Chevy in the Hole
At this point, everything interesting has been written about the car. It's the weird phone booth to drive around in public space, the glass box that plows through the landscape. Even though we've realized that the private automobile and the cities designed around them is suicidal on a global scale, we still fetishize them.
As a kid growing up in Michigan, cars were a kid-friendly diagram of how the region viewed foreign policy. A carry over from WWII, cars were a stand-in for the "other". German cars were 'good' foreign cars, frowned upon for being emblematic of Nazis, but still a status symbol because they were more expensive. Japanese cars were infantilized, called toys, and were affordable and fuel efficient enough to pose a threat. Korean cars hadn't entered the American market yet. Michigan was the home of American car manufacturing, its regional identity shaped almost exclusively by an industry who refused to love it back.
When my family moved to a suburb of Flint in the late 1980s, the auto industry had already begun pulling out. Factories were being razed to the ground and moved, labor became more automated and outsourced. Since the late 1970s, Flint 'Buick City' has lost nearly half of its population and more than 70,000 jobs in the car industry. Basic services have been cut off to portions of the city, its water was discovered as poisonous in 2014, but other than that the city’s on an upswing.
Symbolizing the plight and frustration of the city, there was a stigma attached to foreign made cars when I was young. In parking lots people would scratch them with keys, intentionally smack them with their doors, use racial slurs to describe them. Due to this, sometimes you’d see foreign cars parked deep in a lot, isolated and safe from the hatred of the locals. Car theater, sublimely choreographed to communicate the hopelessness of a fading era.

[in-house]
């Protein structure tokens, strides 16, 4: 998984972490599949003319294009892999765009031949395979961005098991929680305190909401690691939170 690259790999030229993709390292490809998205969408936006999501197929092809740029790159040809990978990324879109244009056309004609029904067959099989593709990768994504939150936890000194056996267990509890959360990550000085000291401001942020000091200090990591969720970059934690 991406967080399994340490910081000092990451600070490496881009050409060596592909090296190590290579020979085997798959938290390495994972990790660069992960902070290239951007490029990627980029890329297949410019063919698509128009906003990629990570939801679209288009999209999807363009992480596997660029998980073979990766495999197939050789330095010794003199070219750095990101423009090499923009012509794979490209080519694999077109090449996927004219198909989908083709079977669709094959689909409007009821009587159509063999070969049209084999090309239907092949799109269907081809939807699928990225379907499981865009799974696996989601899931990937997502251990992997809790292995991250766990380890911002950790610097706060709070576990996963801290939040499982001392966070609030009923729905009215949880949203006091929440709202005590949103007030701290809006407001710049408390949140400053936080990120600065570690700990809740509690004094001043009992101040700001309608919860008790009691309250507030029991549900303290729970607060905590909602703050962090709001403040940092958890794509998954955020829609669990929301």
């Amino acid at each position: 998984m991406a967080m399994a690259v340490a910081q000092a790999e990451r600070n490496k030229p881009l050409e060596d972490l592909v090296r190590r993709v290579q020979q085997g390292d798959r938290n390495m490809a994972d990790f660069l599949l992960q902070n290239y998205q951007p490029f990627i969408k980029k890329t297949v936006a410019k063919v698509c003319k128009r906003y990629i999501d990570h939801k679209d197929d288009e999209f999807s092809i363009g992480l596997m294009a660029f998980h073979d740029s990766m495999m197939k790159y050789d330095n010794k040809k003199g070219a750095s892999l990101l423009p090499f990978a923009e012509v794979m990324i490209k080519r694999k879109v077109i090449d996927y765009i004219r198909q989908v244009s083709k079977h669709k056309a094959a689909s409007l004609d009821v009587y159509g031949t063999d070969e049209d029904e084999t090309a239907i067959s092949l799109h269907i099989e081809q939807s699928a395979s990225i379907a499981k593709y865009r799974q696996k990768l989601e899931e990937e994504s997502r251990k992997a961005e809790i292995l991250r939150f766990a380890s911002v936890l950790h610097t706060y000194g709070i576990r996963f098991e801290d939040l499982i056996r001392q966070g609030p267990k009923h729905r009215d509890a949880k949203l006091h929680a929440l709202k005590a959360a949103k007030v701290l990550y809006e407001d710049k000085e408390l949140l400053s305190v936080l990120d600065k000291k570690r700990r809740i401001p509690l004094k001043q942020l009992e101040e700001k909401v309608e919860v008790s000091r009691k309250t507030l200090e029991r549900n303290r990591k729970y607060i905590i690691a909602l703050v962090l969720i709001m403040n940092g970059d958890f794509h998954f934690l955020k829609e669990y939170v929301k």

My family didn't have a foreign car until the late 90s when Bunz (my dad) bought a German model. Beyond labor concerns, it was also still considered a bit unkosher for a Jew to drive a German car. You could see this in the parking lot of our Synagogue. Last time we visited Flint this wasn't the case anymore though. Cars had stopped being stand-ins for a foreign 'other', and are more like appliances now, emptied out of their geographically local ideologies.
Back to the Bricks.
That same trip, we went to the annual car show to watch a parade of tricked out muscle cars, pragmatic sedans, and old-timers drive down an 11km (7mile) stretch of Saginaw Road. Spectators lined the shoulder of the road, sat in various parking lots or leftover strips of grass to witness a piece of American history drive by. My partner Claus said it was really weird that people drive, park their cars, get out lawn furniture and coolers, then sit in front of their cars to watch other cars. I remember talking to her about how invested and inspired by the aesthetics people seemed. They would honk, cheer, and clap for certain cars. These machines are the local artistic language, and most grew up being trained to ‘look’ and learn about their cultural and symbolic value.
That afternoon, people parked their pragmatic and eco-conscious appliances to look at old master works. Just like objects in a museum, these rarefied show pieces had been pulled out of storage, placed into curatorial categories, and taken for a short ride down the gallery of the street. While watching this, I realized that the car as an expression of political identity was over. The era of industrial art that was excessive, highly expressive, and dominated space unapologetically had passed. The tragedy of the situation was that most of these artifacts had at least been partially made in the area and accelerated an already dire environmental crisis. They were built on stolen land and borrowed time. And we all went there to admire them.